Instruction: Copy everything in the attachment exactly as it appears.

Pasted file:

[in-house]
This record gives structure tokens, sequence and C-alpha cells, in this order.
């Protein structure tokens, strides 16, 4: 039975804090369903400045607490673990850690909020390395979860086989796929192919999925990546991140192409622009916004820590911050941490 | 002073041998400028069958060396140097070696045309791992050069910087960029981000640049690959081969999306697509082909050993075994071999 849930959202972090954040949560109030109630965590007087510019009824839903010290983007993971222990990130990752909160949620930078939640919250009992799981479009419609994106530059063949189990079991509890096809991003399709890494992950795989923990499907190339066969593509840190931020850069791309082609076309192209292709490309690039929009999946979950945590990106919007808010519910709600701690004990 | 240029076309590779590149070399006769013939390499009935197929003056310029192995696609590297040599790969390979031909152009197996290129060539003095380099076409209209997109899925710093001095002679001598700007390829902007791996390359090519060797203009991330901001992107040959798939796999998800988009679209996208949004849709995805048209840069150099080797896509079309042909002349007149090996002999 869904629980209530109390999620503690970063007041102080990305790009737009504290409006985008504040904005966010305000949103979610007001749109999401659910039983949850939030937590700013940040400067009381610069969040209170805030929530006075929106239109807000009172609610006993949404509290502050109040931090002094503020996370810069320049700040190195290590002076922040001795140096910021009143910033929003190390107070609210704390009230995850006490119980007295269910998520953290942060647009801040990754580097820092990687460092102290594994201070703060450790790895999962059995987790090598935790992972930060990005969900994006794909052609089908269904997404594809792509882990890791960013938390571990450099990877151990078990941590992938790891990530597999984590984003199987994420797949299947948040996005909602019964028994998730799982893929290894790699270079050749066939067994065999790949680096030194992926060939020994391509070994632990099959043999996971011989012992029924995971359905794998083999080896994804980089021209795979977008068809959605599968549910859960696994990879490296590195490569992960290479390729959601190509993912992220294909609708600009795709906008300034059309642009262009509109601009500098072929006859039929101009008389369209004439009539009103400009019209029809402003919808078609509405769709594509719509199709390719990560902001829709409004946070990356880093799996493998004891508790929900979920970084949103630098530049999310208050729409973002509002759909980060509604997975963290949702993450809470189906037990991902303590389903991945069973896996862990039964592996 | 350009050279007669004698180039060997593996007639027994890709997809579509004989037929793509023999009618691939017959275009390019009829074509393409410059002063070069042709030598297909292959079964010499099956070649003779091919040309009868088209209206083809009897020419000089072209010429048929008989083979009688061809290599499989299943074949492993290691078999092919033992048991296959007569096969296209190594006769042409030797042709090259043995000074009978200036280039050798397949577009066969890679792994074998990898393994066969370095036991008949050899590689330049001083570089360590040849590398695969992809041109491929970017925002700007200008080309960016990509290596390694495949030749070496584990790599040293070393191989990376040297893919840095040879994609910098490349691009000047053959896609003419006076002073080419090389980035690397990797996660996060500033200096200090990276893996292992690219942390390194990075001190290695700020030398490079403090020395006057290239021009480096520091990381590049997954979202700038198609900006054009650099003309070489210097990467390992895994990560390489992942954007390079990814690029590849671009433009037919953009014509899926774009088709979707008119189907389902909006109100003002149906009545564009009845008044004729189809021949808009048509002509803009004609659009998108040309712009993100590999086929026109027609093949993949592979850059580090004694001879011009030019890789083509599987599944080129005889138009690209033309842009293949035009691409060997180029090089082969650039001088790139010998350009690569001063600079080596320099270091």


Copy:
[in-house]
This record gives structure tokens, sequence and C-alpha cells, in this order.
């Protein structure tokens, strides 16, 4: 039975804090369903400045607490673990850690909020390395979860086989796929192919999925990546991140192409622009916004820590911050941490 | 002073041998400028069958060396140097070696045309791992050069910087960029981000640049690959081969999306697509082909050993075994071999 849930959202972090954040949560109030109630965590007087510019009824839903010290983007993971222990990130990752909160949620930078939640919250009992799981479009419609994106530059063949189990079991509890096809991003399709890494992950795989923990499907190339066969593509840190931020850069791309082609076309192209292709490309690039929009999946979950945590990106919007808010519910709600701690004990 | 240029076309590779590149070399006769013939390499009935197929003056310029192995696609590297040599790969390979031909152009197996290129060539003095380099076409209209997109899925710093001095002679001598700007390829902007791996390359090519060797203009991330901001992107040959798939796999998800988009679209996208949004849709995805048209840069150099080797896509079309042909002349007149090996002999 869904629980209530109390999620503690970063007041102080990305790009737009504290409006985008504040904005966010305000949103979610007001749109999401659910039983949850939030937590700013940040400067009381610069969040209170805030929530006075929106239109807000009172609610006993949404509290502050109040931090002094503020996370810069320049700040190195290590002076922040001795140096910021009143910033929003190390107070609210704390009230995850006490119980007295269910998520953290942060647009801040990754580097820092990687460092102290594994201070703060450790790895999962059995987790090598935790992972930060990005969900994006794909052609089908269904997404594809792509882990890791960013938390571990450099990877151990078990941590992938790891990530597999984590984003199987994420797949299947948040996005909602019964028994998730799982893929290894790699270079050749066939067994065999790949680096030194992926060939020994391509070994632990099959043999996971011989012992029924995971359905794998083999080896994804980089021209795979977008068809959605599968549910859960696994990879490296590195490569992960290479390729959601190509993912992220294909609708600009795709906008300034059309642009262009509109601009500098072929006859039929101009008389369209004439009539009103400009019209029809402003919808078609509405769709594509719509199709390719990560902001829709409004946070990356880093799996493998004891508790929900979920970084949103630098530049999310208050729409973002509002759909980060509604997975963290949702993450809470189906037990991902303590389903991945069973896996862990039964592996 | 350009050279007669004698180039060997593996007639027994890709997809579509004989037929793509023999009618691939017959275009390019009829074509393409410059002063070069042709030598297909292959079964010499099956070649003779091919040309009868088209209206083809009897020419000089072209010429048929008989083979009688061809290599499989299943074949492993290691078999092919033992048991296959007569096969296209190594006769042409030797042709090259043995000074009978200036280039050798397949577009066969890679792994074998990898393994066969370095036991008949050899590689330049001083570089360590040849590398695969992809041109491929970017925002700007200008080309960016990509290596390694495949030749070496584990790599040293070393191989990376040297893919840095040879994609910098490349691009000047053959896609003419006076002073080419090389980035690397990797996660996060500033200096200090990276893996292992690219942390390194990075001190290695700020030398490079403090020395006057290239021009480096520091990381590049997954979202700038198609900006054009650099003309070489210097990467390992895994990560390489992942954007390079990814690029590849671009433009037919953009014509899926774009088709979707008119189907389902909006109100003002149906009545564009009845008044004729189809021949808009048509002509803009004609659009998108040309712009993100590999086929026109027609093949993949592979850059580090004694001879011009030019890789083509599987599944080129005889138009690209033309842009293949035009691409060997180029090089082969650039001088790139010998350009690569001063600079080596320099270091």